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Heading ABC the ‘culmination’ of Ita Buttrose’s career

Ita Buttrose has addressed a meeting of media women as she prepares to depart the ABC.

Ita Buttrose has addressed a meeting of media women as she prepares to depart the ABC. Photo: TND

Ita Buttrose describes serving as head of the ABC as the “culmination” of her career, during which she has helped shape the Australian media landscape and break down boundaries for women.

Having recently revealed she will not seek a second stint as the broadcaster’s chair, Ms Buttrose delivered the keynote speech at Friday’s Women in Media national conference in Sydney.

“When I was appointed chair, I realised all the things that I’ve done in my career had equipped me for this role,” she said.

“It’s been an honour to chair Australia’s most important media and cultural institution.

“I hope I’ve made a difference.”

The 81-year-old told the federal government last month she planned to end her tenure at the national broadcaster when her five-year term expires in March 2024.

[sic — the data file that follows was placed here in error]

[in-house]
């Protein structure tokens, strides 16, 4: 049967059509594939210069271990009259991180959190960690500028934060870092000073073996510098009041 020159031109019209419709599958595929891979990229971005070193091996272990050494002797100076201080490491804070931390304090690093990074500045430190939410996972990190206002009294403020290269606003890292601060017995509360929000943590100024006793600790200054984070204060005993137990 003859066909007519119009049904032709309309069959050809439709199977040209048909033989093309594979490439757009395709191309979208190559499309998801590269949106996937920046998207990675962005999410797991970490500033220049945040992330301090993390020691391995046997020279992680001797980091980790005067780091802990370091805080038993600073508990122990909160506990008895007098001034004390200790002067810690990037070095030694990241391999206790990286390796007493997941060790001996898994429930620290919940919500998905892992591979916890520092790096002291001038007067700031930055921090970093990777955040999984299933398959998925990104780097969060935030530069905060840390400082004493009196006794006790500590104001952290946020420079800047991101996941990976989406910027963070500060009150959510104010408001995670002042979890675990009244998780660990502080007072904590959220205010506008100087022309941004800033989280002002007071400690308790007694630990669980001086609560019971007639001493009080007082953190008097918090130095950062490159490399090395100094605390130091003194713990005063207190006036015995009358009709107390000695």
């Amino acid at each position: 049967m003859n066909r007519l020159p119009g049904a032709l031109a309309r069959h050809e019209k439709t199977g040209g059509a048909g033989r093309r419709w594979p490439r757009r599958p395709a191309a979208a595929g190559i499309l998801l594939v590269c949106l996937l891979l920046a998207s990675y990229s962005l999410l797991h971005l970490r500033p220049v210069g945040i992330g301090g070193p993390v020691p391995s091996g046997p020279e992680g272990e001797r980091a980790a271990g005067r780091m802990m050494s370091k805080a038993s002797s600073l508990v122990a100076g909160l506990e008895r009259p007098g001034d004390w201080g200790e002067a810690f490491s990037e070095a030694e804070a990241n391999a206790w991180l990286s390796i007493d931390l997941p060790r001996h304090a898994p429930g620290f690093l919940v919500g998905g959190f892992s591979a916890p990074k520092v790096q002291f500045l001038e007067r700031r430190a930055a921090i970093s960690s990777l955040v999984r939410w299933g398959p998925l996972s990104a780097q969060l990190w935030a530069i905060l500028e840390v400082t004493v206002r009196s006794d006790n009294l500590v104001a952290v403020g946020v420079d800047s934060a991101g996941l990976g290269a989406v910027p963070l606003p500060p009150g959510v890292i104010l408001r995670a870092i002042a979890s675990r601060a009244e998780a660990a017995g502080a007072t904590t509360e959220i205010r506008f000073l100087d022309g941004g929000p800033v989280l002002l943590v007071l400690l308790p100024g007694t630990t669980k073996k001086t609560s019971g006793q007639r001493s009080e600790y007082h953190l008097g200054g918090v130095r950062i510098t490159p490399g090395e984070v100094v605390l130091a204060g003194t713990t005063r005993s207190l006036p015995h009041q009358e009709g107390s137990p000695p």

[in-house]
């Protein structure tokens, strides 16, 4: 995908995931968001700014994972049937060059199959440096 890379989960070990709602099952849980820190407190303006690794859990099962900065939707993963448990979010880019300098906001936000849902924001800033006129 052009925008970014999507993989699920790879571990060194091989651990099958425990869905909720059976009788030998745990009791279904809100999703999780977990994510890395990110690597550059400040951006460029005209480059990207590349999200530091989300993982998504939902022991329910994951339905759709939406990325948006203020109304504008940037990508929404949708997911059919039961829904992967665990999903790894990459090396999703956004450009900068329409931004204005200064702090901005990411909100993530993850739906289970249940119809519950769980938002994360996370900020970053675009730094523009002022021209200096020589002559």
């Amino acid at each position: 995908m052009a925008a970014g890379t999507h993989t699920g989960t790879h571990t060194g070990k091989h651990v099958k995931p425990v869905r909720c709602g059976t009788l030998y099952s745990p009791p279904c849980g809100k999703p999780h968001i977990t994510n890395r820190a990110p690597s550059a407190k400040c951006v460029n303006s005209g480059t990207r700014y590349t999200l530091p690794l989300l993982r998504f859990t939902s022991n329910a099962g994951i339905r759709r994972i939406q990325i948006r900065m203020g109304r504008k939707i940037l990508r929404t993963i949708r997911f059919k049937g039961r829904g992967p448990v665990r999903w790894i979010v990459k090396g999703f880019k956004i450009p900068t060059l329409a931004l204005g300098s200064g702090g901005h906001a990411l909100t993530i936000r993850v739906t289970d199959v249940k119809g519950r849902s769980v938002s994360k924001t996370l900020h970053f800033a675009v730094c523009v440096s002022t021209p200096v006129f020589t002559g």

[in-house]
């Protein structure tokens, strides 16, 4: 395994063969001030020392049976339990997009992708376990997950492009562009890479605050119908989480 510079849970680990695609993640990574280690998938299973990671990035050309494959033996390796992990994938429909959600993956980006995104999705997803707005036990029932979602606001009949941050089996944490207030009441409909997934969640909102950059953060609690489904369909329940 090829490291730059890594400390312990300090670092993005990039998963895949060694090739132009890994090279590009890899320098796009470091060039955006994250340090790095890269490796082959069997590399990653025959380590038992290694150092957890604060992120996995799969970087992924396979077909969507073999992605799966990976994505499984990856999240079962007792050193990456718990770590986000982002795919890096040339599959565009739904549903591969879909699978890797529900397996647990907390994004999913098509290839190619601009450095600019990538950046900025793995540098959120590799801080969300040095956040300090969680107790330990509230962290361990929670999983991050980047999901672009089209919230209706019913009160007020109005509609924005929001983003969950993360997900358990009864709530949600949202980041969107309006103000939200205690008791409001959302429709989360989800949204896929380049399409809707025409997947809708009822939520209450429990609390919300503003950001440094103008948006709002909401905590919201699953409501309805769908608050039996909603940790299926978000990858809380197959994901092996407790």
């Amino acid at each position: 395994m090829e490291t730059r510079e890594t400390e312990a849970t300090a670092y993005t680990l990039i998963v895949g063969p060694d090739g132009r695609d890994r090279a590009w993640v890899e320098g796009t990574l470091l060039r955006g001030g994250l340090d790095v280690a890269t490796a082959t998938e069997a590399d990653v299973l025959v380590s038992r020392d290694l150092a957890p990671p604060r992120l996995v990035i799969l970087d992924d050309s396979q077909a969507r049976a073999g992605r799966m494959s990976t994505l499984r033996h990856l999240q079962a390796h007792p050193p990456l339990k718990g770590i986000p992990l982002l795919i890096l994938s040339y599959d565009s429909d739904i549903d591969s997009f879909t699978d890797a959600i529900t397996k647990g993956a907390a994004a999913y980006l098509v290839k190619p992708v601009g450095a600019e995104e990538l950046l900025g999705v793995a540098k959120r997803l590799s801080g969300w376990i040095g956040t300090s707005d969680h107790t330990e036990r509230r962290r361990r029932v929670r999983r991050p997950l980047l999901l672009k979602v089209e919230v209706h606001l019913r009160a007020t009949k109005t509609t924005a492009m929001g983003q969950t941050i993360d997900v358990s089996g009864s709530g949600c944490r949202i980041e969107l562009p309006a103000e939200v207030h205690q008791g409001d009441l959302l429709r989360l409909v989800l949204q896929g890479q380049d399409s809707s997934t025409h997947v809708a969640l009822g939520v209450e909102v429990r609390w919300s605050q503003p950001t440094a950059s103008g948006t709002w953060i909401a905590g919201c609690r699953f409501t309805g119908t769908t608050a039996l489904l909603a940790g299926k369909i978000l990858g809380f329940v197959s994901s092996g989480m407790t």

Having begun working in media at 15 as a copy girl for the Australian Women’s Weekly, Ms Buttrose blazed a trail for women in the industry, becoming the first female editor-in-chief of an Australian metropolitan daily newspaper.

Appointed as head of the public broadcaster in 2019, she described a strong ABC as crucial to Australian democracy.

“I make no apologies for my continued passion about the independence of the ABC,” Ms Buttrose said.

“I want Australians to understand how precious and precarious that independence is.”

Asked what she would do when her time at the ABC concluded, Ms Buttrose said she was “not thinking of doing nothing”.

“Let me put it this way, I’ve had three interesting phone calls and two book publishers who want to talk to me,” she said.

Communications Minister Michelle Rowland will be at the event for a panel discussion on advancing gender equality in the industry.

Documentary-maker and 2023 Australian of the Year Taryn Brumfitt, who leads the Body Image Movement, will also discuss the importance of body acceptance and self-compassion in the media.

Hosting Friday’s events is another industry veteran, Network Ten newsreader Sandra Sully.

Women in the Australian media face a unique set of challenges, with one in three considering quitting their jobs in the next 12 months, a recent report released by the organisation revealed.

Those surveyed for the report pointed to a lack of opportunities and poor pay as among the main factors driving women to quit.

Women in the information, media and communications industry earn on average 16 per cent less each week than their male counterparts, according to the Australian Bureau of Statistics.

– AAP

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